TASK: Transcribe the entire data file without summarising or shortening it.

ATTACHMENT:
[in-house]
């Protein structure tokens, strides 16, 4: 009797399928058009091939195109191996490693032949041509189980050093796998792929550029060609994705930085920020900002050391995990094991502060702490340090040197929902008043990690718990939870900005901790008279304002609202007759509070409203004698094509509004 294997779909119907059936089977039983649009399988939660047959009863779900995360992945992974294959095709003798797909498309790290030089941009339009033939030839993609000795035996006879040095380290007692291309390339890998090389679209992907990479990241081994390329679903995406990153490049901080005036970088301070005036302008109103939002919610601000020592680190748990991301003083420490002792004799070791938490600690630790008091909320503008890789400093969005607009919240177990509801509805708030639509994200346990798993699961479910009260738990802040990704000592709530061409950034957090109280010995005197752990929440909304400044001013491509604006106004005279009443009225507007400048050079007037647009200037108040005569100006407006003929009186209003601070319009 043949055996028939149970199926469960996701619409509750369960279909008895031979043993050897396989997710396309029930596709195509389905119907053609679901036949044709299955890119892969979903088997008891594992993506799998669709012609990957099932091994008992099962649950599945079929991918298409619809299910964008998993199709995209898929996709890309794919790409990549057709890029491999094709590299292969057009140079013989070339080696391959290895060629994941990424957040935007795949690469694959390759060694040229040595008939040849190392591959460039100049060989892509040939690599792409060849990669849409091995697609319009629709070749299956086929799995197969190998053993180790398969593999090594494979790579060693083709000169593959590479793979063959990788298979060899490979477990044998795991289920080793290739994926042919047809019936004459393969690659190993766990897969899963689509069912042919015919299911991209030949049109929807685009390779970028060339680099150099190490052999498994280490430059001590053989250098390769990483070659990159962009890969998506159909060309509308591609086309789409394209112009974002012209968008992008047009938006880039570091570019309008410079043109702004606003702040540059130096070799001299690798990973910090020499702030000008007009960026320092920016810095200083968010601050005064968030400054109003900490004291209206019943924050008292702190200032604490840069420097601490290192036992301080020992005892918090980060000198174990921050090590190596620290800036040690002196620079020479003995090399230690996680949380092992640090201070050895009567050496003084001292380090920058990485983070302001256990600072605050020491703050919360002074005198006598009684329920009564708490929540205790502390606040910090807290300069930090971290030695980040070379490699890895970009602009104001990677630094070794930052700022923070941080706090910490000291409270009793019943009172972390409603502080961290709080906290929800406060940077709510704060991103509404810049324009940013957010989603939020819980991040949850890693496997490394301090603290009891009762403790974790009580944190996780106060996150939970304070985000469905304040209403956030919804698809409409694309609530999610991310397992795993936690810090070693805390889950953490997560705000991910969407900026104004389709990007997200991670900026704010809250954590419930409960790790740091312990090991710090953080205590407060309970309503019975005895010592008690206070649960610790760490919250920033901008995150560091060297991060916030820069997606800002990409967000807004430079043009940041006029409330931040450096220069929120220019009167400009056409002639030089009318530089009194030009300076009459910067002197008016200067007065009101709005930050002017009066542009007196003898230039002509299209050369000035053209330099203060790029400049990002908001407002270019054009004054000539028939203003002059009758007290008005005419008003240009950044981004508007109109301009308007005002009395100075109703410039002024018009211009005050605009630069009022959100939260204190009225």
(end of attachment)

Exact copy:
[in-house]
């Protein structure tokens, strides 16, 4: 009797399928058009091939195109191996490693032949041509189980050093796998792929550029060609994705930085920020900002050391995990094991502060702490340090040197929902008043990690718990939870900005901790008279304002609202007759509070409203004698094509509004 294997779909119907059936089977039983649009399988939660047959009863779900995360992945992974294959095709003798797909498309790290030089941009339009033939030839993609000795035996006879040095380290007692291309390339890998090389679209992907990479990241081994390329679903995406990153490049901080005036970088301070005036302008109103939002919610601000020592680190748990991301003083420490002792004799070791938490600690630790008091909320503008890789400093969005607009919240177990509801509805708030639509994200346990798993699961479910009260738990802040990704000592709530061409950034957090109280010995005197752990929440909304400044001013491509604006106004005279009443009225507007400048050079007037647009200037108040005569100006407006003929009186209003601070319009 043949055996028939149970199926469960996701619409509750369960279909008895031979043993050897396989997710396309029930596709195509389905119907053609679901036949044709299955890119892969979903088997008891594992993506799998669709012609990957099932091994008992099962649950599945079929991918298409619809299910964008998993199709995209898929996709890309794919790409990549057709890029491999094709590299292969057009140079013989070339080696391959290895060629994941990424957040935007795949690469694959390759060694040229040595008939040849190392591959460039100049060989892509040939690599792409060849990669849409091995697609319009629709070749299956086929799995197969190998053993180790398969593999090594494979790579060693083709000169593959590479793979063959990788298979060899490979477990044998795991289920080793290739994926042919047809019936004459393969690659190993766990897969899963689509069912042919015919299911991209030949049109929807685009390779970028060339680099150099190490052999498994280490430059001590053989250098390769990483070659990159962009890969998506159909060309509308591609086309789409394209112009974002012209968008992008047009938006880039570091570019309008410079043109702004606003702040540059130096070799001299690798990973910090020499702030000008007009960026320092920016810095200083968010601050005064968030400054109003900490004291209206019943924050008292702190200032604490840069420097601490290192036992301080020992005892918090980060000198174990921050090590190596620290800036040690002196620079020479003995090399230690996680949380092992640090201070050895009567050496003084001292380090920058990485983070302001256990600072605050020491703050919360002074005198006598009684329920009564708490929540205790502390606040910090807290300069930090971290030695980040070379490699890895970009602009104001990677630094070794930052700022923070941080706090910490000291409270009793019943009172972390409603502080961290709080906290929800406060940077709510704060991103509404810049324009940013957010989603939020819980991040949850890693496997490394301090603290009891009762403790974790009580944190996780106060996150939970304070985000469905304040209403956030919804698809409409694309609530999610991310397992795993936690810090070693805390889950953490997560705000991910969407900026104004389709990007997200991670900026704010809250954590419930409960790790740091312990090991710090953080205590407060309970309503019975005895010592008690206070649960610790760490919250920033901008995150560091060297991060916030820069997606800002990409967000807004430079043009940041006029409330931040450096220069929120220019009167400009056409002639030089009318530089009194030009300076009459910067002197008016200067007065009101709005930050002017009066542009007196003898230039002509299209050369000035053209330099203060790029400049990002908001407002270019054009004054000539028939203003002059009758007290008005005419008003240009950044981004508007109109301009308007005002009395100075109703410039002024018009211009005050605009630069009022959100939260204190009225």